MEAD, Wash. -- Authorities responded to a dirt bike crash near the intersection of Holcomb and Randall Monday morning. Emergency crews were able to get to the scene quickly with the help of a new app.
Friends of the victim identified him as Mike Tillery, 69. They said he was on his way to meet up with some friends to go riding. During the trip, his bike slipped and he crash. They said Tillery was an experienced rider.
"He was riding along this road and his front end must have washed out and hit the dirt hard,” said Tillery’s friend, Steve Coryat.
Tillery was able to call his friends. He was airlifted to Sacred Heart Hospital.
The section of Randall Road where Tillery was injured was miles from the nearest fire station. However, volunteer firefighters and firefighters nearby were able to arrive on scene in just a matter of minutes.
"I actually have a command rig that has medical gear in it and knew it was close by and responded,” said Captain Vince Speziale with Spokane Fire District 4.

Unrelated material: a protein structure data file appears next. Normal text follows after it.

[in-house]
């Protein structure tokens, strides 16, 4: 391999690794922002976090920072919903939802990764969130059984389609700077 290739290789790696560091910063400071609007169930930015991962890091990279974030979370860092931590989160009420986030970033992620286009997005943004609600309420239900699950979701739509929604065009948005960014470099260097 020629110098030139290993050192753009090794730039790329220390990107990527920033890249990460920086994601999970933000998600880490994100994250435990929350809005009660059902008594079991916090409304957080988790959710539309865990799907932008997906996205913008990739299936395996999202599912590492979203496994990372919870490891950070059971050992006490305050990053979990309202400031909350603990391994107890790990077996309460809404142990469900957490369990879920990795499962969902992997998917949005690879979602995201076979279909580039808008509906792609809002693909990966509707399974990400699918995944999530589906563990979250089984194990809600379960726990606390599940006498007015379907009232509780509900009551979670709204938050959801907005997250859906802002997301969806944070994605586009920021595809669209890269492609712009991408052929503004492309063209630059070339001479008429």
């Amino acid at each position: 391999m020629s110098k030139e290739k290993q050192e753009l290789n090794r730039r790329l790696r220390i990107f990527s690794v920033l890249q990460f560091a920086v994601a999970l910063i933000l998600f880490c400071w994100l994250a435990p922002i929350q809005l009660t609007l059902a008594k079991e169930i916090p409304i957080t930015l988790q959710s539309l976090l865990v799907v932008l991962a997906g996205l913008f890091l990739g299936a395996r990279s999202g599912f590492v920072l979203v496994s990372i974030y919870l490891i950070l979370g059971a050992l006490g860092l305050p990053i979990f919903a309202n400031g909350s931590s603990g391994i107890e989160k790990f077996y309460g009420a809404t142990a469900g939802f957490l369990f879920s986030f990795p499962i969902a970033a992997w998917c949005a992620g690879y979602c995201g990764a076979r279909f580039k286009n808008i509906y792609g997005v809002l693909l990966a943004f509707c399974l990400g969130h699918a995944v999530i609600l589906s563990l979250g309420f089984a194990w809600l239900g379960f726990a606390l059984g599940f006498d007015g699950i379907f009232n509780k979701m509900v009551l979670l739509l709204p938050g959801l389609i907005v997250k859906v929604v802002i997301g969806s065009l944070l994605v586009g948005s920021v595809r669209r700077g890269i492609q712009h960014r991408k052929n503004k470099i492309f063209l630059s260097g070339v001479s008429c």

Speziale lived right down the road from the incident. He said he was able to act quickly thanks to an app called “Active 911.” The app alerts nearby firefighters when someone calls for help. The app gives the location of an incident and shows where other people were responding from.
"That way if there are no volunteers in the area, you always have someone coming,” said Speziale.
Speziale said Fire District 4 started using the app in 2014.
"Makes a difference. You get people sooner there for medical. Most of our calls are medical,” said Speziale.
Tillery’s friends said he had a few broken ribs but was expected to be ok.
“My buddy is going to be alright and it feels good to know those guys are around living out here,” said Coryat.
A neighbor in the area of Randall Road where the dirt bike incident happened said that he could recall at least half a dozen other dirt bike incidents there in recent years.